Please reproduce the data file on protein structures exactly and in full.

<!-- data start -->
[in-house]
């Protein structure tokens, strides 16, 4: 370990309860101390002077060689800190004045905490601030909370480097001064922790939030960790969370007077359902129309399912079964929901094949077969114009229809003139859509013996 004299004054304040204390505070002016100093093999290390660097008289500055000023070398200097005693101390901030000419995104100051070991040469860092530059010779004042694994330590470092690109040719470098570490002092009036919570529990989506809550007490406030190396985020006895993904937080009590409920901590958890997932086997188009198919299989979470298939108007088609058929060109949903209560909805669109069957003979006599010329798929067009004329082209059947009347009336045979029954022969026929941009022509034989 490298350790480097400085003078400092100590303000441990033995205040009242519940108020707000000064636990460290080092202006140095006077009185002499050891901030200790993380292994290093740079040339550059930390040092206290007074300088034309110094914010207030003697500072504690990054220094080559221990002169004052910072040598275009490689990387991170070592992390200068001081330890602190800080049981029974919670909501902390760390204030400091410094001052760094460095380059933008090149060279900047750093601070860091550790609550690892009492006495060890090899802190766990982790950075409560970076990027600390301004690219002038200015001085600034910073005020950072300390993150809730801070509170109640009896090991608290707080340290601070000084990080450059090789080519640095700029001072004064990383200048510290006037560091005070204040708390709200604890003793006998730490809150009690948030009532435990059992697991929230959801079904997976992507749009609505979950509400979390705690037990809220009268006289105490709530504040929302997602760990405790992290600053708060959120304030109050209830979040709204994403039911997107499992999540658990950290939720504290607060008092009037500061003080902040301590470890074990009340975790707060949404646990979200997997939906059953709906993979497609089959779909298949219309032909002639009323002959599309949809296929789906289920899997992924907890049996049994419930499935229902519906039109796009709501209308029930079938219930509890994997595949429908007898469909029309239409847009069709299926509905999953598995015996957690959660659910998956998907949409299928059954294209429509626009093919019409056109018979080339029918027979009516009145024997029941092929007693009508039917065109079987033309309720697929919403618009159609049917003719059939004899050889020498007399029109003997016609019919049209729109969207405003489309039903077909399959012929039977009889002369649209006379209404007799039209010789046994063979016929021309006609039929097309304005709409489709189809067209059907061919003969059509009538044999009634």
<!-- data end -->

[in-house]
């Protein structure tokens, strides 16, 4: 370990309860101390002077060689800190004045905490601030909370480097001064922790939030960790969370007077359902129309399912079964929901094949077969114009229809003139859509013996 004299004054304040204390505070002016100093093999290390660097008289500055000023070398200097005693101390901030000419995104100051070991040469860092530059010779004042694994330590470092690109040719470098570490002092009036919570529990989506809550007490406030190396985020006895993904937080009590409920901590958890997932086997188009198919299989979470298939108007088609058929060109949903209560909805669109069957003979006599010329798929067009004329082209059947009347009336045979029954022969026929941009022509034989 490298350790480097400085003078400092100590303000441990033995205040009242519940108020707000000064636990460290080092202006140095006077009185002499050891901030200790993380292994290093740079040339550059930390040092206290007074300088034309110094914010207030003697500072504690990054220094080559221990002169004052910072040598275009490689990387991170070592992390200068001081330890602190800080049981029974919670909501902390760390204030400091410094001052760094460095380059933008090149060279900047750093601070860091550790609550690892009492006495060890090899802190766990982790950075409560970076990027600390301004690219002038200015001085600034910073005020950072300390993150809730801070509170109640009896090991608290707080340290601070000084990080450059090789080519640095700029001072004064990383200048510290006037560091005070204040708390709200604890003793006998730490809150009690948030009532435990059992697991929230959801079904997976992507749009609505979950509400979390705690037990809220009268006289105490709530504040929302997602760990405790992290600053708060959120304030109050209830979040709204994403039911997107499992999540658990950290939720504290607060008092009037500061003080902040301590470890074990009340975790707060949404646990979200997997939906059953709906993979497609089959779909298949219309032909002639009323002959599309949809296929789906289920899997992924907890049996049994419930499935229902519906039109796009709501209308029930079938219930509890994997595949429908007898469909029309239409847009069709299926509905999953598995015996957690959660659910998956998907949409299928059954294209429509626009093919019409056109018979080339029918027979009516009145024997029941092929007693009508039917065109079987033309309720697929919403618009159609049917003719059939004899050889020498007399029109003997016609019919049209729109969207405003489309039903077909399959012929039977009889002369649209006379209404007799039209010789046994063979016929021309006609039929097309304005709409489709189809067209059907061919003969059509009538044999009634």